Opinion Asks: The Mueller Report

Opinion writers respond to the release of the Mueller Report

by The Dartmouth Opinion Staff | 3/26/19 2:10am

On March 22, special counsel Robert Mueller released to the U.S. Attorney General the results of his investigation into collusion between Russia and Donald Trump’s campaign. While the report found no evidence of collusion, it neither recommended charges nor exonerated the president on charges of obstruction of justice. We asked opinion writers for their responses to the release.

The conclusion of the collusion investigation is a good thing for everyone in American politics and all who are affected by government functions. Trump presents a far greater threat through actual policy platforms, and dragging the legislature through more investigations and impeachment proceedings takes away the opportunity to focus on the legitimate reasons to vote against him in 2020. Feasting on scandal and short-term problems is a terrible way to mobilize long-term and large-scale opposition to Trump’s re-election. Democrats should be thankful that they can now turn their attention to fundamentally more pressing issues surrounding the administration’s conduct. Democrats can develop their own serious policy goals beyond removal and strategize about who and what to bring into the new era of opposition to the Trump administration. Only serious plan of action can draw in the voters needed to prevent another round of the Don. -Teddy Hill-Weld ’20

The Mueller report summary found no evidence of collusion, though it did not exonerate President Trump from obstruction of justice. The conclusions are frustratingly vague — though perhaps that’s only relative to how the probe has been sensationalized since the beginning of the Trump presidency. But more importantly, I doubt the report will actually change anyone’s mind . Trump’s opponents are still likely to see him as guilty and may continue to think that there is something the investigation missed or failed to bring to light, while his supporters might buy into Trump’s “witch hunt” antics even further and continue to sympathize with him. Sadly, for many Americans, I think that the results of the Russia investigations were etched into their minds long before this week. - Ioana Solomon ’19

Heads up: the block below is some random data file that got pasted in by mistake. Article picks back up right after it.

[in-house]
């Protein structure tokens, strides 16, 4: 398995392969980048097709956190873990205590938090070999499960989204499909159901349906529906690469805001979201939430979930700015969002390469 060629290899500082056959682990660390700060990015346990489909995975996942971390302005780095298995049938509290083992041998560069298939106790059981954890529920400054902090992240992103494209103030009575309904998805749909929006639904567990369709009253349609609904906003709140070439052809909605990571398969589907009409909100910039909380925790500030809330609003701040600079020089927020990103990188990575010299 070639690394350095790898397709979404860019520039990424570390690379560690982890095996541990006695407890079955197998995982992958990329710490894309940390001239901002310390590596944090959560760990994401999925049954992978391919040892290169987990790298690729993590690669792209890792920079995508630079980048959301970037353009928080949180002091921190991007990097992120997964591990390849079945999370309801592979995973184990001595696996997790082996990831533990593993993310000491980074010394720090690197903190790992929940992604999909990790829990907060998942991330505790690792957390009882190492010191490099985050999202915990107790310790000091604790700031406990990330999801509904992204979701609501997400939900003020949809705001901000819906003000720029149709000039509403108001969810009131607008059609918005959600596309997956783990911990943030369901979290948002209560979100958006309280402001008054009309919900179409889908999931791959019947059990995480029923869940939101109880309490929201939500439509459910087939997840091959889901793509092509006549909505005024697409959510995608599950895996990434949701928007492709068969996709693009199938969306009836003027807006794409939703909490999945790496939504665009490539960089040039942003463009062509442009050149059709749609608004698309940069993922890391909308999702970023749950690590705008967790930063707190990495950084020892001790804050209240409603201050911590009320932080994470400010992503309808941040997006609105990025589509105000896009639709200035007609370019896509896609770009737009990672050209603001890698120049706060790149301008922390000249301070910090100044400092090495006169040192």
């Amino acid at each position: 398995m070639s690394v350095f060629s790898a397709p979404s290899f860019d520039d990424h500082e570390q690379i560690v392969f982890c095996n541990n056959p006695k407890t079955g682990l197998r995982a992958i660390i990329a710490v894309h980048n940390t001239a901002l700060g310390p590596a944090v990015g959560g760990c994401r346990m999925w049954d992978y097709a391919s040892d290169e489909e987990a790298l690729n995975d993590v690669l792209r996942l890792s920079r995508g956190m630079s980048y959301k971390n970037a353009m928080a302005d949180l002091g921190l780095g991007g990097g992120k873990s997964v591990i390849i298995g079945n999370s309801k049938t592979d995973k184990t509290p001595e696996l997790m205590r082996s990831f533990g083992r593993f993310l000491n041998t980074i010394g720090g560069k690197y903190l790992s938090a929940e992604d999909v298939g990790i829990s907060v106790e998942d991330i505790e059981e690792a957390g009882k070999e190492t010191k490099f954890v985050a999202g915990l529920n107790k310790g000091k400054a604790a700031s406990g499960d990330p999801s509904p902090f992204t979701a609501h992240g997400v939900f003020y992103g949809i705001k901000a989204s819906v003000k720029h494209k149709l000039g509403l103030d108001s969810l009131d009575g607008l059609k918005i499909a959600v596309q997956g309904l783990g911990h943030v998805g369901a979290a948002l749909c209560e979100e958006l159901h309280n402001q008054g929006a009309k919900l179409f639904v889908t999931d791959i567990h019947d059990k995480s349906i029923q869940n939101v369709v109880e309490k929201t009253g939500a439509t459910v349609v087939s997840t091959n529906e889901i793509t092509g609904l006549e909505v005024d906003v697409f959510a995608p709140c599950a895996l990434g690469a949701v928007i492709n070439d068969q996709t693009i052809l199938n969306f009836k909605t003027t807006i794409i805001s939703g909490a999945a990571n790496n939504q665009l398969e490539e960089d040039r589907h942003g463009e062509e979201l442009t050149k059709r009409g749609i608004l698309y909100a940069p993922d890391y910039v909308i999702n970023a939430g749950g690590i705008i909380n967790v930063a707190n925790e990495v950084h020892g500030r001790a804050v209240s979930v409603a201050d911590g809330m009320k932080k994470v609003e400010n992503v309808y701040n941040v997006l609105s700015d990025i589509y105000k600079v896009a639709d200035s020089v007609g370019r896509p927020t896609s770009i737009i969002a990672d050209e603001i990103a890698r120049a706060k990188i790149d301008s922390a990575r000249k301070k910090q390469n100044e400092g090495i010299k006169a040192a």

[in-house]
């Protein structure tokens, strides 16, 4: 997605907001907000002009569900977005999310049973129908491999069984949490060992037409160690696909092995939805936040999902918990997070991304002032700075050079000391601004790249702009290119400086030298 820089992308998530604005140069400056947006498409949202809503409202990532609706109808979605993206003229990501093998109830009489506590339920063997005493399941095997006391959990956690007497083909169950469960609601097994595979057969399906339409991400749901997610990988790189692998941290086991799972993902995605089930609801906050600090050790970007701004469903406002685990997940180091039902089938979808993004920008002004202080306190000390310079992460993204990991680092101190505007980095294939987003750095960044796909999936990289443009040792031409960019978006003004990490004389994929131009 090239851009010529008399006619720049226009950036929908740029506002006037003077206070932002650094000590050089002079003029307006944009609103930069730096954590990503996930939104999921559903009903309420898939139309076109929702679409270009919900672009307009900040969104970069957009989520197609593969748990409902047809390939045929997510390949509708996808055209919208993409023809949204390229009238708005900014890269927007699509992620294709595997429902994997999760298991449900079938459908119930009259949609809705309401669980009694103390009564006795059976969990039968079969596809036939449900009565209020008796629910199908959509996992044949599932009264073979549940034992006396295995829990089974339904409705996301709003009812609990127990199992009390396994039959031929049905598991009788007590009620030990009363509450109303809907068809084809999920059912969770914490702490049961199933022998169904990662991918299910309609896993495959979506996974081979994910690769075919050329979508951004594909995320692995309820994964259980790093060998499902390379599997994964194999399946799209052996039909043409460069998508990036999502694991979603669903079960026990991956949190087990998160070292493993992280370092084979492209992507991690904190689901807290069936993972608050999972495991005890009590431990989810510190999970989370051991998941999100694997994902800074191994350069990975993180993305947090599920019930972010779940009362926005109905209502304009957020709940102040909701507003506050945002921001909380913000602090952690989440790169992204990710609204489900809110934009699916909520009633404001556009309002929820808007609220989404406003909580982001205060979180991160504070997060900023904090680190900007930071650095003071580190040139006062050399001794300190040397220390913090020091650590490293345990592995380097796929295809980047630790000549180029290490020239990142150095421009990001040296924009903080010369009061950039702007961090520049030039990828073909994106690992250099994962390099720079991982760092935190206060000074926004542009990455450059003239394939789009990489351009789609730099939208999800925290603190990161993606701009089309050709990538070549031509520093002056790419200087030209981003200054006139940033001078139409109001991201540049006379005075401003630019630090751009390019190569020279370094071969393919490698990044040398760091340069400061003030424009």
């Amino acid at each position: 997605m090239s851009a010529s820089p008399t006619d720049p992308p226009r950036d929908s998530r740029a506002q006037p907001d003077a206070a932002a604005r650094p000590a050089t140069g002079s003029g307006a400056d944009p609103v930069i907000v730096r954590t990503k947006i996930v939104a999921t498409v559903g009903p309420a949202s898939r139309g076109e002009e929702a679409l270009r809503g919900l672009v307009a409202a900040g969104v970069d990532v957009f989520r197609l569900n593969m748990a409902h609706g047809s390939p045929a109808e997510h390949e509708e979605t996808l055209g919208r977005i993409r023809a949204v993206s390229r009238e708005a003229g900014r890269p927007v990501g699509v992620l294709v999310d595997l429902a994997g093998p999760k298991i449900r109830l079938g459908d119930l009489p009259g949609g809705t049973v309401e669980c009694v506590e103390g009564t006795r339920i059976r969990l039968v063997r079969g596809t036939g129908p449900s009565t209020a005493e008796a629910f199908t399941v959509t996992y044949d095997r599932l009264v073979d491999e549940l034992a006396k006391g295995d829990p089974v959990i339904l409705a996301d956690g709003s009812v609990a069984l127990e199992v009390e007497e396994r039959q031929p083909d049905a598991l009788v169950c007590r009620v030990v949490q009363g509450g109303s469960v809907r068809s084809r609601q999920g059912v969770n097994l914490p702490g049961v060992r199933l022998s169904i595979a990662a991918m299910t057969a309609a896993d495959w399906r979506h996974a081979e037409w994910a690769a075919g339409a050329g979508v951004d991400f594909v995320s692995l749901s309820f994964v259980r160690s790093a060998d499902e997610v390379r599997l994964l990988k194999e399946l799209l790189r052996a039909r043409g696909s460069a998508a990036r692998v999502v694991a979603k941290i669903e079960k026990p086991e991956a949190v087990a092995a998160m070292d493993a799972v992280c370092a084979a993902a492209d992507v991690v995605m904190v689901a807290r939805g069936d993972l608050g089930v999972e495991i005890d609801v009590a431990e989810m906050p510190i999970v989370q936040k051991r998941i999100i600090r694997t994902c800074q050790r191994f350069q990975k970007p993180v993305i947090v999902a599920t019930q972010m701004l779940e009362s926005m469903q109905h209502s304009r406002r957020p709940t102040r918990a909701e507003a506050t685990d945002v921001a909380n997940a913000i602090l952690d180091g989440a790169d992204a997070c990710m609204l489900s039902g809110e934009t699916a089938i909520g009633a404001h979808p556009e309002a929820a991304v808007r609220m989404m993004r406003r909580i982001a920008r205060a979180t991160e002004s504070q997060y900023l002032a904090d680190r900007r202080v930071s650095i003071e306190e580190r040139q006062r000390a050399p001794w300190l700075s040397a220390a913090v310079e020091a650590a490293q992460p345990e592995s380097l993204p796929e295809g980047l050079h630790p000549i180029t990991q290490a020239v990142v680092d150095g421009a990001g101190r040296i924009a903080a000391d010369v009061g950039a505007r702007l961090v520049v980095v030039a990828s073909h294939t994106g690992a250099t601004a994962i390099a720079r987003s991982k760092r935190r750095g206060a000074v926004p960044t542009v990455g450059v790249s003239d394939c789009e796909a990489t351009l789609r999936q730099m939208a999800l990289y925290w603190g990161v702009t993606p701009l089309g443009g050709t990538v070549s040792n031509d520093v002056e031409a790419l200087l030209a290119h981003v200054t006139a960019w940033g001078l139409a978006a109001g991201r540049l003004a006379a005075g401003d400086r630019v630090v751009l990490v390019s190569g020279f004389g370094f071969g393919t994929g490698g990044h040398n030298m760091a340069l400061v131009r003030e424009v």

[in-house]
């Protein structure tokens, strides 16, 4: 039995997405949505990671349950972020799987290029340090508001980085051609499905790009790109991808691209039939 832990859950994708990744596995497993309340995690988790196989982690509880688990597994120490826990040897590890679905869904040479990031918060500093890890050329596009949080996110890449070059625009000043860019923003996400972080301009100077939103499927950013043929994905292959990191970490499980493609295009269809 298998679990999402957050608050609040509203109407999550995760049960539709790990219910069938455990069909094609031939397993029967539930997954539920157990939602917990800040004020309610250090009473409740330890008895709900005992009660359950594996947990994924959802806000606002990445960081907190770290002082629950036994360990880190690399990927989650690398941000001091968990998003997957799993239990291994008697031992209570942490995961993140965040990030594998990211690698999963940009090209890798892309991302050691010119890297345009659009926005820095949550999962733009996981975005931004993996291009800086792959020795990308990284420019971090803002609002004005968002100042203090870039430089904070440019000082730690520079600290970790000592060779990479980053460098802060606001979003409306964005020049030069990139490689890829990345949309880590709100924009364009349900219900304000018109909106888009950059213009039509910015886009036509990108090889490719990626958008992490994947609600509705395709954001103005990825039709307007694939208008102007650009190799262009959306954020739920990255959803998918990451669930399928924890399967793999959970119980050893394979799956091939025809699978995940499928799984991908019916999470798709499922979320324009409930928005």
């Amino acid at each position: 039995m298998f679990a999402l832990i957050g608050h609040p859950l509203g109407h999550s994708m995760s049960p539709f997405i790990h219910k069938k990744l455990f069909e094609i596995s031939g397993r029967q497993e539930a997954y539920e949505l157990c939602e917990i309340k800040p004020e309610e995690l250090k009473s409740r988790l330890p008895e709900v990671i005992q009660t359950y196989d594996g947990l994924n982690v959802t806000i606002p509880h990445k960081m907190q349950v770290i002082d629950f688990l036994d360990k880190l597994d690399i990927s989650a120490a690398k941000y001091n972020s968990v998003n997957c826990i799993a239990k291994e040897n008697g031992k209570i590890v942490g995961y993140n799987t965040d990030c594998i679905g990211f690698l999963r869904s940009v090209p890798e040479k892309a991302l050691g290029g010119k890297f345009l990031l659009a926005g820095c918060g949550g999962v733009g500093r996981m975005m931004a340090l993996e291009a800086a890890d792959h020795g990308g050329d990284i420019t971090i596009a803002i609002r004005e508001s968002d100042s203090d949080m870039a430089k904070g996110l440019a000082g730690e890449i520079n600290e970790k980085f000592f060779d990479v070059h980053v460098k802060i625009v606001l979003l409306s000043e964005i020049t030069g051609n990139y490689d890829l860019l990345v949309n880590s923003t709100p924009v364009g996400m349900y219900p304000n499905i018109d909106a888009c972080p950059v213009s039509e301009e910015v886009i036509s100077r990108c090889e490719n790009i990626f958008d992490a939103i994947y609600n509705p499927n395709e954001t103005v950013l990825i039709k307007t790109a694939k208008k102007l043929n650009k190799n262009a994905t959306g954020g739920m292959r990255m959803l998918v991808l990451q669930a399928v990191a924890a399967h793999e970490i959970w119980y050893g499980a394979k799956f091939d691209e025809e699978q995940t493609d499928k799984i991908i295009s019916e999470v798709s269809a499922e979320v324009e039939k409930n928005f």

The Mueller report is not the last word on Trump’s presidency. Presented in front of a Senate gripped by Republicans who value keeping their office over American law, it was bound to prove almost inconsequential. Although conservatives seem to gleefully take Trump’s “exoneration” as a victory, it doesn’t make up for Trump’s fundamental flaws. Trump was elected by Americans who either espoused his ideology of bigotry or were complacent in the face of it. Of course, the fact that the public has yet to see the Mueller report makes it impossible to take the report seriously — the lack of transparency from our government would be laughable if it weren’t so appalling. But Trump has been in office for over two years now, and we have more than two years’ worth of actions by which to judge his presidency. Anyone who’s kept up with Trump’s action as president will know that it hardly matters to him if he was elected legitimately. And consider his continued attacks on Muslims, the LGBT community, women, the poor and other minorities, or the irresponsible actions taken against the American economy, environment and foreign relations. Trump is a terrible president, and that fact overshadows the conclusion of a report the public can’t even see. -Raniyan Zaman ’22